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.framework class powershell remote machine

Posted on 2014-03-24
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Last Modified: 2014-03-27
Hi Guys,

I can't seem to use the -computer switch in powershell when I type a .net frame class e.g :

[System.Environment]::MachineName

[System.Environment]::OSVersion

[System.Environment]::GetEnvironmentVariables()

how can I do this - run these commands on a remote machine?

Also how can I retrieve a list of all that's available under the system class?

thank you in advance.
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Question by:Kay
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7 Comments
 
LVL 40

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by:footech
footech earned 2000 total points
ID: 39950016
Parameters like -computername are a feature of specific cmdlets in PS.  Not all cmdlets have that parameter as it wouldn't make sense.  Neither would it make sense for all (or any?) types/classes to be able to reference a remote machine.

Your best option (IMO) for running these on a remote machine is PS Remoting.  Actually, I don't think I see any other option.

If you need to see all the static methods and properties available for a class run something like the following:
[system.environment] | gm -static

Open in new window

Is that what you're referring to?  Also, in case you're not aware, gm is an alias for Get-Member.
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Author Comment

by:Kay
ID: 39950353
thank you, I wanted to include .net framework classes in a script, and there are multiple servers in question.

I have heard that cmdlets are actually .net framework classes, so I am wondering could there be a way to create a new cmdlet in .net and include the -computer switch?/
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LVL 40

Assisted Solution

by:footech
footech earned 2000 total points
ID: 39950809
I really haven't studied it at such a low level.  There are so many .Net Framework classes - I'm not sure what you mean by you wanted to include them in a script.
I have heard that cmdlets are actually .net framework classes
I haven't heard that.  I can't say it isn't true, but it doesn't sound right.  Cmdlets are written in C# if I remember right, and though I'm sure they include references to .Net classes, I feel there's more to it than that.  It's definitely possible to write your own cmdlet (if you know how) and include whatever functionality you want.  However, unless you have the skills and desire to be a PowerShell developer, I would recommend that you use the functionality that is already there (as I mentioned, PS Remoting seems to fit the bill here).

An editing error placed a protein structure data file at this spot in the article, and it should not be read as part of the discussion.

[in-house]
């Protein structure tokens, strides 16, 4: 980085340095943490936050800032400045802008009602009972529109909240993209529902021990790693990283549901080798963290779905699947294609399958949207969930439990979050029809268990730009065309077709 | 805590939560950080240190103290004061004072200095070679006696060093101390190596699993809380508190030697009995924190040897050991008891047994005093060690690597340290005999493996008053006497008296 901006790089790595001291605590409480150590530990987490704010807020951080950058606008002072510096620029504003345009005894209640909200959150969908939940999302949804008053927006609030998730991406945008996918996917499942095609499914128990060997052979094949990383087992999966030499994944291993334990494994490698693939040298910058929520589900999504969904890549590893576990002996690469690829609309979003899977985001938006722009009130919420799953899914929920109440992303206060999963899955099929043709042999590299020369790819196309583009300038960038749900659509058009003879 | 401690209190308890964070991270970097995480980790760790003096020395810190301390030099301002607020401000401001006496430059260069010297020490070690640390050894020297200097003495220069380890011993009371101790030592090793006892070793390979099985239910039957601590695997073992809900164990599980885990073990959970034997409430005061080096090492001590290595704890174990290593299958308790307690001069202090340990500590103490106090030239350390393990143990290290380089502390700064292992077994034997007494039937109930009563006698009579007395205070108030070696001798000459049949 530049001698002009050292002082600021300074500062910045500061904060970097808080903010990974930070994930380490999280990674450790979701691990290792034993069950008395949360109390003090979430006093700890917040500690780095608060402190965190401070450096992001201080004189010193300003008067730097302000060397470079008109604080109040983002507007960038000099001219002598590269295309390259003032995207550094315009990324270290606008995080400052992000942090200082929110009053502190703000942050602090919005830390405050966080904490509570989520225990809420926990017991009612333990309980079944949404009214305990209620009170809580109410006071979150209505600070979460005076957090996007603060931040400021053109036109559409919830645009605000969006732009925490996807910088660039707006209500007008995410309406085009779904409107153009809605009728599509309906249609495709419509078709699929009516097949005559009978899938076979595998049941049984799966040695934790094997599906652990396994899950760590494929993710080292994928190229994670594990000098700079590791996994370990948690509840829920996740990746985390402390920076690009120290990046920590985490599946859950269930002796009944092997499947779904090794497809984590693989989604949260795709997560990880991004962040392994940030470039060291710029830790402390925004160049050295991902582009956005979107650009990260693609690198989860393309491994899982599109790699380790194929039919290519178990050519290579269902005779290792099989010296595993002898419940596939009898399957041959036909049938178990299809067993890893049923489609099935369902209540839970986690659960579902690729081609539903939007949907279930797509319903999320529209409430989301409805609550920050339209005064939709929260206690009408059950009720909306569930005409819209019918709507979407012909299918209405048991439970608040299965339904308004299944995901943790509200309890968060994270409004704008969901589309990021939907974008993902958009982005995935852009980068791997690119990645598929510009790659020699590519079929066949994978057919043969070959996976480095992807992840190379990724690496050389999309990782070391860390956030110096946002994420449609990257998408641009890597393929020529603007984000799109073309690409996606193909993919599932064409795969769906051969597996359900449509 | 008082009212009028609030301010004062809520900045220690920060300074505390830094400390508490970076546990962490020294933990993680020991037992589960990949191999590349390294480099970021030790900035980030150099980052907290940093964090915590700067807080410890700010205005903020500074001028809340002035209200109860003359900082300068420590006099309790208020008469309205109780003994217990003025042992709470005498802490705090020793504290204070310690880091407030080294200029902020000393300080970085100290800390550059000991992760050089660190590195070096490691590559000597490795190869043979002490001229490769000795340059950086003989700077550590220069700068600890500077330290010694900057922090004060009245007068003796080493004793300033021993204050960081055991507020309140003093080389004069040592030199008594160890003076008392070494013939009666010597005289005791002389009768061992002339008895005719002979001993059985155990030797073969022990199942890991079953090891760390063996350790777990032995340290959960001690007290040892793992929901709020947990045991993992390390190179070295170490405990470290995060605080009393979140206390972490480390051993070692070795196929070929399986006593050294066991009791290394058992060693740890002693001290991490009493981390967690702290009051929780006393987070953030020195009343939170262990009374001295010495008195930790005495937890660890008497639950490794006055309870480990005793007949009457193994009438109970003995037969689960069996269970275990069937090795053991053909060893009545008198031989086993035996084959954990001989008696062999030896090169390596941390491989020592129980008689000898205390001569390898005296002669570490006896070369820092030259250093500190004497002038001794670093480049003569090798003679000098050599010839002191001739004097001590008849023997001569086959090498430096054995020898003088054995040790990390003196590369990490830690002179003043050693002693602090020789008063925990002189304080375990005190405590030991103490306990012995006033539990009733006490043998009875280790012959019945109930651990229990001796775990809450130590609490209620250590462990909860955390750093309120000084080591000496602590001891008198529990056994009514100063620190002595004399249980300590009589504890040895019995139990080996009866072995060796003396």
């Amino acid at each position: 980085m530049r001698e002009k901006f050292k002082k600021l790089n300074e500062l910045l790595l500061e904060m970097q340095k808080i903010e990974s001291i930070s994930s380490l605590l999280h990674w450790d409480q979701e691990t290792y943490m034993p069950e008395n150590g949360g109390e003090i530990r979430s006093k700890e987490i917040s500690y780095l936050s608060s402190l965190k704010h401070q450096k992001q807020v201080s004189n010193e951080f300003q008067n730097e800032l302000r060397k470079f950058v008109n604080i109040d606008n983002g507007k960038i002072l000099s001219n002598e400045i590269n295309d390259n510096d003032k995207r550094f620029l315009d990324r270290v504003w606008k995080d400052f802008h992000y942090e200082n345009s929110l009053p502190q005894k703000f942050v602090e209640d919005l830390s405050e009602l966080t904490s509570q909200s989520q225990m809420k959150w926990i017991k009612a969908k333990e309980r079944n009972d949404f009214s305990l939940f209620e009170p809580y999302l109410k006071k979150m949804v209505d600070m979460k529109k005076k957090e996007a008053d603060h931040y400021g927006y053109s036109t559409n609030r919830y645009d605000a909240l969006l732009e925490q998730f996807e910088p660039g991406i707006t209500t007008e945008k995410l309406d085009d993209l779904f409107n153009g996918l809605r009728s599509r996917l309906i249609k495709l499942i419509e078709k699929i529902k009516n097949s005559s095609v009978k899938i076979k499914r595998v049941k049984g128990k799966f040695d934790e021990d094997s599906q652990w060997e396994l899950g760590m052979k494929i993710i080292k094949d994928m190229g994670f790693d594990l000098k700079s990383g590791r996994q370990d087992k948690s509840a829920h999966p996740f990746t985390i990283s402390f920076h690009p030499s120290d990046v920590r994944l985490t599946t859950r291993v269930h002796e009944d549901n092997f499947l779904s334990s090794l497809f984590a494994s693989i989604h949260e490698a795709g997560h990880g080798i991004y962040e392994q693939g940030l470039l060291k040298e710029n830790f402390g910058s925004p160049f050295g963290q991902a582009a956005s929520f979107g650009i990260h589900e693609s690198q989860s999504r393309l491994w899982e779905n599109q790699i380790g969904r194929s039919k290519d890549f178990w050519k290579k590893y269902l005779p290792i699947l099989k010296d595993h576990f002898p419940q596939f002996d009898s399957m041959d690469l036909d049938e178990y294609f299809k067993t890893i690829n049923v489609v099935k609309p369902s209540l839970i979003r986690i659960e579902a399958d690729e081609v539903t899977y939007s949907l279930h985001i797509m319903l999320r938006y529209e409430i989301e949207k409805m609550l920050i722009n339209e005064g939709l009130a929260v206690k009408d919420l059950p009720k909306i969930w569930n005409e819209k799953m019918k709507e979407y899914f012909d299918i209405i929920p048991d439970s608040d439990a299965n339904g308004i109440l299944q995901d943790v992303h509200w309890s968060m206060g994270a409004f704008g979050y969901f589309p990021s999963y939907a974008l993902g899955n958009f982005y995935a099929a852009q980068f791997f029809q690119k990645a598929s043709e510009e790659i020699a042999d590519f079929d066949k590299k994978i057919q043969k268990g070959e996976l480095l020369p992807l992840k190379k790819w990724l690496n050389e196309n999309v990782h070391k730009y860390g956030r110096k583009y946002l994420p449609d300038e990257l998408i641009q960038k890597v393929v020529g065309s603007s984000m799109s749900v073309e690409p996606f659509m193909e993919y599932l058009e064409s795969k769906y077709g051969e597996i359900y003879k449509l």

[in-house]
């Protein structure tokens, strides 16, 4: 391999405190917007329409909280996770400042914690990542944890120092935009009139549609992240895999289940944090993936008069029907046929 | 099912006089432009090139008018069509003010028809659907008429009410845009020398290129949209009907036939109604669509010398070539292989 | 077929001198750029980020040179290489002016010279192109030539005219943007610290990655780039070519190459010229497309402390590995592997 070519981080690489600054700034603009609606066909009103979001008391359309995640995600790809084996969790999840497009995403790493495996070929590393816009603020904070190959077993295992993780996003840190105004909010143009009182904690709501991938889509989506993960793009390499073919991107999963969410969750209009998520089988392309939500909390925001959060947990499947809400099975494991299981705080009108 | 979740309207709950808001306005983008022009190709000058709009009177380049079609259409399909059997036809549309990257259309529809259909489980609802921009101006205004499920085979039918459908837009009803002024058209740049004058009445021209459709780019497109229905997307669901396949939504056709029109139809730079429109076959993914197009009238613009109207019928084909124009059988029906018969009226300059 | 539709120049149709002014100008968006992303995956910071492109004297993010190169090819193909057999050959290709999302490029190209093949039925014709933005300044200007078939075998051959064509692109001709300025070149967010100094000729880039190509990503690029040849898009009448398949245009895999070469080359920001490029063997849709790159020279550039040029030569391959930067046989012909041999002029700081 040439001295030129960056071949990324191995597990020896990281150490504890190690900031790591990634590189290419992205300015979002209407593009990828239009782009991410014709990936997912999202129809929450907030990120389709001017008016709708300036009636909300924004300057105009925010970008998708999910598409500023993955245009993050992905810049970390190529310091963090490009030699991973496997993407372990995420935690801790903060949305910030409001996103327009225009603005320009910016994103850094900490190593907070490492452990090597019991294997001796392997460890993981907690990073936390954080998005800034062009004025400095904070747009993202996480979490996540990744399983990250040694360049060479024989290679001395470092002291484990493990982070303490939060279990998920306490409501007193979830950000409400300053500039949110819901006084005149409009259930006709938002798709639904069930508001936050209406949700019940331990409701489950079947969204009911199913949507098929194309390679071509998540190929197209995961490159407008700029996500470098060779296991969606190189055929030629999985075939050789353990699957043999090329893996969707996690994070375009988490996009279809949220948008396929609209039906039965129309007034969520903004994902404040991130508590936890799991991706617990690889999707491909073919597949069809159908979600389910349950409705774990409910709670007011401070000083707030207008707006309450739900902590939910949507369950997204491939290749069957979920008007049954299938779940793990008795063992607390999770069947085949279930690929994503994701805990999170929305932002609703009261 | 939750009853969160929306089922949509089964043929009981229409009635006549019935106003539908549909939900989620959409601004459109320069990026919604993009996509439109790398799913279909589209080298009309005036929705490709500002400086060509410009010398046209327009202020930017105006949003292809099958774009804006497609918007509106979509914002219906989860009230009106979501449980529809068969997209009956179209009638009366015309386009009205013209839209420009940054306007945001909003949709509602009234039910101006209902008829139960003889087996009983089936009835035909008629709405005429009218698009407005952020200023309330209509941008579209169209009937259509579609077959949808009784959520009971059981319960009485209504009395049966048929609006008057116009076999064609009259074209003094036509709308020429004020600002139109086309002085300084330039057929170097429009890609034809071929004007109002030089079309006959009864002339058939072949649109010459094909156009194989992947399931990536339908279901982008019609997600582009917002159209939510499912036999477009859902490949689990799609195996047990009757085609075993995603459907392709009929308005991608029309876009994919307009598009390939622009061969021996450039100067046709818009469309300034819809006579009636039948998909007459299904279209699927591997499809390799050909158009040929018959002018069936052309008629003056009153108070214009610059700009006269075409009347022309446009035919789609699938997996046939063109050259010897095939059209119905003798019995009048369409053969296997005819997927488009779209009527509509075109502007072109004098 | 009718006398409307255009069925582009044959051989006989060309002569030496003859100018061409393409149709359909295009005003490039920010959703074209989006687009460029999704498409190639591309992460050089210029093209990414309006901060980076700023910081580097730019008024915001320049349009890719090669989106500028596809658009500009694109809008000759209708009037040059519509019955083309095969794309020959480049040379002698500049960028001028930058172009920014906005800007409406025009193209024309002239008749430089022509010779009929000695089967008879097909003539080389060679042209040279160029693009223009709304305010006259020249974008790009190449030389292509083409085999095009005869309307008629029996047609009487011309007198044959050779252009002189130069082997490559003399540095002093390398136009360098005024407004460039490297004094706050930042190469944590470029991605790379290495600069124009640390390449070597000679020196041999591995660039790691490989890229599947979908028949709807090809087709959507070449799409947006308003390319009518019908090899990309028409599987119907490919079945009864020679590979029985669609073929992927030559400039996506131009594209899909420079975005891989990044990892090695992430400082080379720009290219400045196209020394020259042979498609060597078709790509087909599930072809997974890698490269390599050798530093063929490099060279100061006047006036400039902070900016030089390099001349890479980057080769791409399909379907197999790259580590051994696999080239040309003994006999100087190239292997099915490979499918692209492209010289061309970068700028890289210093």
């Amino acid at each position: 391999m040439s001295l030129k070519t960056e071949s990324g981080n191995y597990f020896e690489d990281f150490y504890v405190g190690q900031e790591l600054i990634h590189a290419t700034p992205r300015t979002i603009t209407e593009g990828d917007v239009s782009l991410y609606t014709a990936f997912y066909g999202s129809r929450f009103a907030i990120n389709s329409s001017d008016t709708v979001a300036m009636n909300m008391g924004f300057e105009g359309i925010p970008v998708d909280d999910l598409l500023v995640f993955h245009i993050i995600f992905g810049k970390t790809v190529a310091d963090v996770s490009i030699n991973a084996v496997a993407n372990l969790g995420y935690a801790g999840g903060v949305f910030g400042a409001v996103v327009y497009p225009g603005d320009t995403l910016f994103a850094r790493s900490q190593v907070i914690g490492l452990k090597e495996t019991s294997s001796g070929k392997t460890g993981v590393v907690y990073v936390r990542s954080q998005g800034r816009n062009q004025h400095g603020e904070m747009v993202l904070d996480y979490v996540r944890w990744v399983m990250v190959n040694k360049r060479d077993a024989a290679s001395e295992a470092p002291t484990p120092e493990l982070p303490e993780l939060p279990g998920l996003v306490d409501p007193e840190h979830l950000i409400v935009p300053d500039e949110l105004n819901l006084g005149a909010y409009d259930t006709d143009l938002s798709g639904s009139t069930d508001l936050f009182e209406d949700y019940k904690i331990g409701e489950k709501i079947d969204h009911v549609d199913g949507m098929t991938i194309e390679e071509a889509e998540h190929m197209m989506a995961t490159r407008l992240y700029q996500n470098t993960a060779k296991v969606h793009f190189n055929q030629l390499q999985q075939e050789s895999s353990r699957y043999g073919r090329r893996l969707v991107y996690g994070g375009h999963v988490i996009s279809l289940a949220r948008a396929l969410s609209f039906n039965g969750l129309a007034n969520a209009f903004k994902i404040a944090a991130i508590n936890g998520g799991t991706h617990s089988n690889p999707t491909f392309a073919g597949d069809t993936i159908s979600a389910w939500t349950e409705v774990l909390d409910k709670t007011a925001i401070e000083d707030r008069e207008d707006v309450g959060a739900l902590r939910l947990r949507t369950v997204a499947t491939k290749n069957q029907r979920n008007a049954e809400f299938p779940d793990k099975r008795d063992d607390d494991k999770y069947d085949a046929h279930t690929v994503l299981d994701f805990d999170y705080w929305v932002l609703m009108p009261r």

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Author Comment

by:Kay
ID: 39950913
thanks, problem with psremoting is that it has to enabled on every server, and I don't know if there is a quick way to do it without manually having to log into each one?

yea I really want to learn automation at an advanced level, therefore it seems like I need to lean c#.net too to become an expert.
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Author Comment

by:Kay
ID: 39950920
so powershell developers make the cmdlets right for applications? example powercli used for VMware, would have been written by a powershell developer, the netapp storage also has a powershell module and this again would having been written by a powershell developer?
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Author Comment

by:Kay
ID: 39950924
is the powercli module for vsphere written using c#?
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LVL 40

Accepted Solution

by:
footech earned 2000 total points
ID: 39950973
I'll try to answer your posts in order.

You can enable PS Remoting with Group Policy.  There's only two or three settings (depending on environment) that need to be configured.
http://blogs.technet.com/b/heyscriptingguy/archive/2012/07/24/an-introduction-to-powershell-remoting-part-two-configuring-powershell-remoting.aspx
You can automate a ton without writing your own cmdlets.  It depends on what you want to do.

I believe so, yes. (in answer to your last two posts)
I am not a PS developer, I'm a scripter, so there's little I could tell you about the developer side.
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